Ottawa Mayor Jim Watson reaffirmed his confidence in the city’s light-rail transit system Wednesday as councillors push for more accountability and transparency surrounding recent derailments on the Confederation Line.
Speaking to media after city council on Wednesday, Watson acknowledged that there have been shortcomings with the LRT, but maintained the city had not bought a “lemon” — a charge recently lobbed at the line by Gloucester-Southgate Coun. Diane Deans over dissatisfaction with the two-year-old system’s performance.
“Obviously, in our case, it’s not world-class. It’s far from it,” Watson conceded Wednesday.
“While it may get a headline to name-call and make fun of the system, the fact is, the system, fundamentally, is a very good system,” he said, citing the many months of strong performance from the line during the COVID-19 pandemic.
Watson said the LRT system is lacking “consistency,” which the city’s transit partners will need to demonstrate to win riders back.
“We have to regain their confidence because, obviously, by and large, we’ve lost it,” he said.
“I still have confidence it was the right decision,” he said of the choice to build the system.
His defences come after an initial Transportation Safety Board report was made public Tuesday stating that the train involved in Sunday’s incident had “derailed as it entered Tremblay Station” and continued to travel well past the station with passengers on board before coming to a final stop, damaging rail infrastructure as it went.
Ottawa transit boss John Manconi again cautioned Wednesday that such findings are only preliminary, and encouraged councillors and members of the media and public to be patient while the TSB’s investigation plays out.
But the lack of details into the disturbance has prompted calls for more regular updates from city staff and Rideau Transit Group, the consortium tasked with building and maintaining the Confederation Line.
Kitchissippi Coun. Jeff Leiper attempted to get a last-minute motion on the floor at Wednesday’s council meeting calling for biweekly meetings of the transit commission, rather than monthly, until such a time that rail service is adequately restored.
While 16 councillors backed his call to debate the matter on Wednesday, Watson encouraged his colleagues to vote against it. With seven nays on the motion, Leiper failed to secure the three-quarters support he needed from councillors at the meeting to bring the motion to the proceedings.
The proposal also called for an emergency council meeting held Friday to debate LRT issues and a request that all documentation sent to the city from the TSB to date on the derailment.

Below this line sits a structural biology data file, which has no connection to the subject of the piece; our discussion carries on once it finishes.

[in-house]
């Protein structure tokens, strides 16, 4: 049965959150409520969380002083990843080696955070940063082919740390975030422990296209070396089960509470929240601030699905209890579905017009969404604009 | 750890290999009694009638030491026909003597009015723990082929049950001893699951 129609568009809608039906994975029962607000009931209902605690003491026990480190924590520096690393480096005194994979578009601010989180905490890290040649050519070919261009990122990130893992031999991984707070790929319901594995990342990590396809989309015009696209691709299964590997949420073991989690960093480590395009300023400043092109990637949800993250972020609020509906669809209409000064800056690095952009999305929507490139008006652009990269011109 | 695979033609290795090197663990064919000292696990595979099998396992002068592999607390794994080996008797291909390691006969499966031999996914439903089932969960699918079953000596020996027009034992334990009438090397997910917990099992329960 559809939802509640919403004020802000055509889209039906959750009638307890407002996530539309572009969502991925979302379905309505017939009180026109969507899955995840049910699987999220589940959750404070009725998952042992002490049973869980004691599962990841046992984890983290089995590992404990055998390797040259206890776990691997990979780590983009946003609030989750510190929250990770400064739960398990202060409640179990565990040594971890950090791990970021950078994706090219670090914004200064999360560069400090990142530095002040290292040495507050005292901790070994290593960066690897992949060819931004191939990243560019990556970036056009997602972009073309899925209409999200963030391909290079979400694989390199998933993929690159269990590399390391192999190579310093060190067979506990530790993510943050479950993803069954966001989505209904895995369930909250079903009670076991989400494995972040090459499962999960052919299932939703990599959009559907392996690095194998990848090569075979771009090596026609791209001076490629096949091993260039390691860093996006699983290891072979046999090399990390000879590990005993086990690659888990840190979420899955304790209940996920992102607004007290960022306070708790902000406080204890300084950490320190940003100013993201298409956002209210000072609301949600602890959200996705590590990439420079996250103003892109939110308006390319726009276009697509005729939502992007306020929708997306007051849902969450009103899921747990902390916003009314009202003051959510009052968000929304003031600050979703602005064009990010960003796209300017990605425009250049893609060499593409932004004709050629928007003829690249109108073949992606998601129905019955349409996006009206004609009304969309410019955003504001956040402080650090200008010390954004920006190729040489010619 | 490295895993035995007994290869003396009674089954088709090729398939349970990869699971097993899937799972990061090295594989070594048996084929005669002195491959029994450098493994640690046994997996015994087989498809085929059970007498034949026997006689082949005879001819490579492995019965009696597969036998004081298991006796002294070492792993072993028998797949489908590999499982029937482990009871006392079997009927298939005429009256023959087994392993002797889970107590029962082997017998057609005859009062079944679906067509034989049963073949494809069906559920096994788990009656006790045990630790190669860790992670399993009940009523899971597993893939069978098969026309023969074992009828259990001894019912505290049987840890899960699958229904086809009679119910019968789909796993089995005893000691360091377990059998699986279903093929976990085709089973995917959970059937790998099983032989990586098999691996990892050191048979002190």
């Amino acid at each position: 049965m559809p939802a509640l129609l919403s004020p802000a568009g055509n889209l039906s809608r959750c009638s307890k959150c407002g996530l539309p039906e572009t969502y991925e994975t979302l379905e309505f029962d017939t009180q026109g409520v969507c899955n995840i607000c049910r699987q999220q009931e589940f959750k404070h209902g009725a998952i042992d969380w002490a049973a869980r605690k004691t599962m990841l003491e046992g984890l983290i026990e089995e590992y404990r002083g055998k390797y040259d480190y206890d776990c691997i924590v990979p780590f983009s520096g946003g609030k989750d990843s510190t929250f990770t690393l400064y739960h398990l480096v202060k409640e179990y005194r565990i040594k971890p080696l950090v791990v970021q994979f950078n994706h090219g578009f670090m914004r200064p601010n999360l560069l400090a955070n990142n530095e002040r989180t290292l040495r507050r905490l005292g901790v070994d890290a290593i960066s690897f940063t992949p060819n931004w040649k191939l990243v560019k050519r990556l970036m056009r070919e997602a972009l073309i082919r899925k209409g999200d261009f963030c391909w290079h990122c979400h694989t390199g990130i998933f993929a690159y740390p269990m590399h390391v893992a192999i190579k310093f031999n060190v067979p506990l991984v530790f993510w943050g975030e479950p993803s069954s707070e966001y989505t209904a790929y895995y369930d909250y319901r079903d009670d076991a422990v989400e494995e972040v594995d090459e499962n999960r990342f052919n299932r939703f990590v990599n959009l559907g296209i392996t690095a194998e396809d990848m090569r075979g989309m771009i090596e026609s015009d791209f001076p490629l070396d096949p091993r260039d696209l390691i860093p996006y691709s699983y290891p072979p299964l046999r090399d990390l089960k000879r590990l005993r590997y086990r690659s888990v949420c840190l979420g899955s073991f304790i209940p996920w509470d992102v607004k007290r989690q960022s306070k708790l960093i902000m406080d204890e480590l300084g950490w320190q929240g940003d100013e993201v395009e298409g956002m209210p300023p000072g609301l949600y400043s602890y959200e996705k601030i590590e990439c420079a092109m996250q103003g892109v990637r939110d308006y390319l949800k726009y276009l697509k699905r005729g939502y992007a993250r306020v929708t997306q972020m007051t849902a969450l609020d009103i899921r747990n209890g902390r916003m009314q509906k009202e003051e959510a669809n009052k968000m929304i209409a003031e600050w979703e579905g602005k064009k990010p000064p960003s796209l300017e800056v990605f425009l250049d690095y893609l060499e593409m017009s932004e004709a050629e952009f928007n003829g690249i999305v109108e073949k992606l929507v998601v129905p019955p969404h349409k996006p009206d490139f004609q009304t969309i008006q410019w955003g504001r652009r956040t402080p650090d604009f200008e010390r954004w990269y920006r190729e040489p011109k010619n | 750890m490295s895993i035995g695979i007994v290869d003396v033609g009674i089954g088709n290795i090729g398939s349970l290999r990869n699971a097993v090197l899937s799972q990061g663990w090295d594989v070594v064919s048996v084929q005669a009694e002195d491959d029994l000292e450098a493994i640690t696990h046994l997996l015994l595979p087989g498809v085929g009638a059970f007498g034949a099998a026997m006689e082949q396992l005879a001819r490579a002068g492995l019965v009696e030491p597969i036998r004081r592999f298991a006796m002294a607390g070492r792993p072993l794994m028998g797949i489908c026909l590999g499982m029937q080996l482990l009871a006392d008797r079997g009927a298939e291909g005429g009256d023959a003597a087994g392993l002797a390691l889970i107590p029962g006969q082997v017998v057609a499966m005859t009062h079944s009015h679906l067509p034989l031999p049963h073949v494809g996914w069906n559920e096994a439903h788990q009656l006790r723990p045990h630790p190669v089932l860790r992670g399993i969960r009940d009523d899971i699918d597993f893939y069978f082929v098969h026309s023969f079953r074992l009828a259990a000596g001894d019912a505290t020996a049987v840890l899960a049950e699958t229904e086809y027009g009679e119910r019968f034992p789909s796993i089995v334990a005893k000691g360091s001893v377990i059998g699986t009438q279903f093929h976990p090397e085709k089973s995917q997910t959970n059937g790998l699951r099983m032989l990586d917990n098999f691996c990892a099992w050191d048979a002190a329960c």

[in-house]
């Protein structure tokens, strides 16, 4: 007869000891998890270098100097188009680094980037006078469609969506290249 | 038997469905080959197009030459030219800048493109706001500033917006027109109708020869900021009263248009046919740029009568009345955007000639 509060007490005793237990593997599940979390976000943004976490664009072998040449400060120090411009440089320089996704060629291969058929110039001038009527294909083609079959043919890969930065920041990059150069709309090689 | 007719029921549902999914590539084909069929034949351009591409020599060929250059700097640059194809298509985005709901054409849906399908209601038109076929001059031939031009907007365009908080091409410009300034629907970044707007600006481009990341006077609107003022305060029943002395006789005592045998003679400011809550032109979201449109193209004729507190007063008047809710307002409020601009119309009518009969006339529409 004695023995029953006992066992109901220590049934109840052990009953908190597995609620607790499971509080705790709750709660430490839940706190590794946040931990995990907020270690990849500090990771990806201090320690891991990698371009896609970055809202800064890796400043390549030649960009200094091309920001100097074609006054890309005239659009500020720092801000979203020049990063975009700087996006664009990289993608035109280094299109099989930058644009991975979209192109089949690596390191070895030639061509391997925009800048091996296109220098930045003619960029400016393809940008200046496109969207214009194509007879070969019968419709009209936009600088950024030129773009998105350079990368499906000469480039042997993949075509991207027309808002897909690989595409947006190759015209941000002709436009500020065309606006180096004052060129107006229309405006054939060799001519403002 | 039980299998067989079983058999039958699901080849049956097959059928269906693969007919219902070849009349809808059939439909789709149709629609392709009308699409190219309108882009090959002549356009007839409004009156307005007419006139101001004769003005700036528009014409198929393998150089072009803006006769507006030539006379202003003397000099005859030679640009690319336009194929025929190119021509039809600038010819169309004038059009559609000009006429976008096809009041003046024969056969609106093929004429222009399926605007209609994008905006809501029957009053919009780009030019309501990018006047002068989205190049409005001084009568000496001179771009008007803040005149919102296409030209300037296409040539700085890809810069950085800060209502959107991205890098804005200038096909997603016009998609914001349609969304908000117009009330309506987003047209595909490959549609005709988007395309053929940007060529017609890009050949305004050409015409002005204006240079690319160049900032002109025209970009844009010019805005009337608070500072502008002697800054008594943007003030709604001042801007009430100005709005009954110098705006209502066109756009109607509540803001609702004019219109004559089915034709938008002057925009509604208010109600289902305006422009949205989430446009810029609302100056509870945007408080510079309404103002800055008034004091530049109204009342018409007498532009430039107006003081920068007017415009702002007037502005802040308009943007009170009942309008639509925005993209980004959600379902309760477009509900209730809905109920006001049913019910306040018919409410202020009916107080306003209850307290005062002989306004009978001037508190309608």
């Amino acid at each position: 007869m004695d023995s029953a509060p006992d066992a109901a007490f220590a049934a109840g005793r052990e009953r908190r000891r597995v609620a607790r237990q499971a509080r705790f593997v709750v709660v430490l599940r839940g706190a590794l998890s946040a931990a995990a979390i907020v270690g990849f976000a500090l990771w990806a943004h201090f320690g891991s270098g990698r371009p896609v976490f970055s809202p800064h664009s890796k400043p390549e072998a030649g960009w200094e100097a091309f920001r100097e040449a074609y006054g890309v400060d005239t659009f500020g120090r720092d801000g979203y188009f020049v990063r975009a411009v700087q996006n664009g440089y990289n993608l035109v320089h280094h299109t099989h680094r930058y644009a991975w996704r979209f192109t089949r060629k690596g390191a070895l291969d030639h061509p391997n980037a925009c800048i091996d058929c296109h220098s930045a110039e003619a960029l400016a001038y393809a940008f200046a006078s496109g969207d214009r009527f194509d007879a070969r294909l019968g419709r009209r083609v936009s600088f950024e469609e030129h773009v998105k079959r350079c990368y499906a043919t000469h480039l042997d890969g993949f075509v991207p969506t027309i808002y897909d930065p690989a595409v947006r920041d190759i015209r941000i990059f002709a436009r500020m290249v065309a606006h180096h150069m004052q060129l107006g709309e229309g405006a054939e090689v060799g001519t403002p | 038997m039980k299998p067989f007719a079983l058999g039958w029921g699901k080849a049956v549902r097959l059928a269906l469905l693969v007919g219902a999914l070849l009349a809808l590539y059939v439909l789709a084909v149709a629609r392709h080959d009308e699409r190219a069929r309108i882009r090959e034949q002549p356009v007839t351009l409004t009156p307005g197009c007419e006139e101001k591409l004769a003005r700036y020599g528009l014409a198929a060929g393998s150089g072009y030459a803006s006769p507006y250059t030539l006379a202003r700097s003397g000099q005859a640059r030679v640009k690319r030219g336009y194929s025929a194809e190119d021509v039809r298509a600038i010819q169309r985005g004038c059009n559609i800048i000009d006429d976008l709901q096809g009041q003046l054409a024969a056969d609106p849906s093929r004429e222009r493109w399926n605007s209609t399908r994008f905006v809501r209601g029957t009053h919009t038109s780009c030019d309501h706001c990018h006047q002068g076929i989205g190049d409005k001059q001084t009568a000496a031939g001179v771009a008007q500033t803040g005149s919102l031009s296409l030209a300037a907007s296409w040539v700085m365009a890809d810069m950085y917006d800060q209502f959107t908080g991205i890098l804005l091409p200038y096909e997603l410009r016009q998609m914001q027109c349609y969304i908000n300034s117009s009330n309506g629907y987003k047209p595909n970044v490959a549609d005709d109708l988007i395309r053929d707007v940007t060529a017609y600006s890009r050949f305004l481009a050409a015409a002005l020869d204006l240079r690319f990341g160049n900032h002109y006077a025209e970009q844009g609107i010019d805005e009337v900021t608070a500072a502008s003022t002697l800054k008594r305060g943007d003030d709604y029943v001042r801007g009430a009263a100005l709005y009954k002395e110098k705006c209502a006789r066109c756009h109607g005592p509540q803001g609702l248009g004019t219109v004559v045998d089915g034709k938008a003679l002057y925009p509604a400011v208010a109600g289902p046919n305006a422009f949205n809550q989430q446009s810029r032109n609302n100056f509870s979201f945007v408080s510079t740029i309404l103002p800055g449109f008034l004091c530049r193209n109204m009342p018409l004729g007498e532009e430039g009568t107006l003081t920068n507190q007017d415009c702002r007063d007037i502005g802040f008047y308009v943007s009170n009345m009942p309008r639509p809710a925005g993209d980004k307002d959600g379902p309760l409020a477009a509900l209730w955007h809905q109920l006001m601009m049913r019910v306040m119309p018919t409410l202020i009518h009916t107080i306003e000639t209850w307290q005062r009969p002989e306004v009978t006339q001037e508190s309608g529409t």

When asked by media after the council meeting why he didn’t support Leiper’s motion, Watson said: “The number one priority I have is to fix the system, stabilize the system and grow the system. I believe the best use of our staff’s time is not preparing for a meeting every two weeks, but actually getting to the root cause of the problems so that we can bring a reliable system to the people of Ottawa.”
“I don’t support never-ending meetings, which, quite frankly, might be good political theatre, but … our staff need to spend their scarce time resources on fixing the problem first and foremost.”
He added that he is “quite satisfied” with the level of communications from Manconi to councillors and members of the media and public between meetings.
Other councillors gave notice of motions to be considered at their next meeting, including a call for a judicial inquiry into the LRT system from Somerset Coun. Catherine McKenney and Gloucester-South Nepean Coun. Carol Anne Meehan.
Watson and Ottawa transit chair Allan Hubley also gave notice of a motion to potentially provide a month of free transit service for all Ottawa residents in December.
Members of city council will receive an in-camera briefing at the next finance and economic development committee meeting about the city’s legal options in potentially terminating its contract with RTG.
Derailed train back in the maintenance yard
The derailed train was moved back to the maintenance and storage facility on Wednesday after it was inspected by technicians from Alstom, the train-maker.
R1 replacement bus service remains in place and “all buses that can be made available are being used,” according to the latest updates from Manconi.
The R1 service is being prioritized right now, Manconi said, which is having knock-on effects elsewhere in Ottawa’s transit system. Some routes not along the LRT spine are seeing longer wait times or are being staffed by 40-foot buses rather than high-capacity articulated or double-decker options, he said.
Mario Guerra, the CEO of Rideau Transit Maintenance, told media on Monday that it could take three weeks before full service is back on the Confederation Line.
Manconi told reporters Wednesday that the onus for restoring service is on Alstom’s back.
“It’s Alstom, Alstom, Alstom. They need to step up and they need to get into Ottawa. They need to bring an army of engineers,” he said.
“If they step up, this can get fixed very quickly.”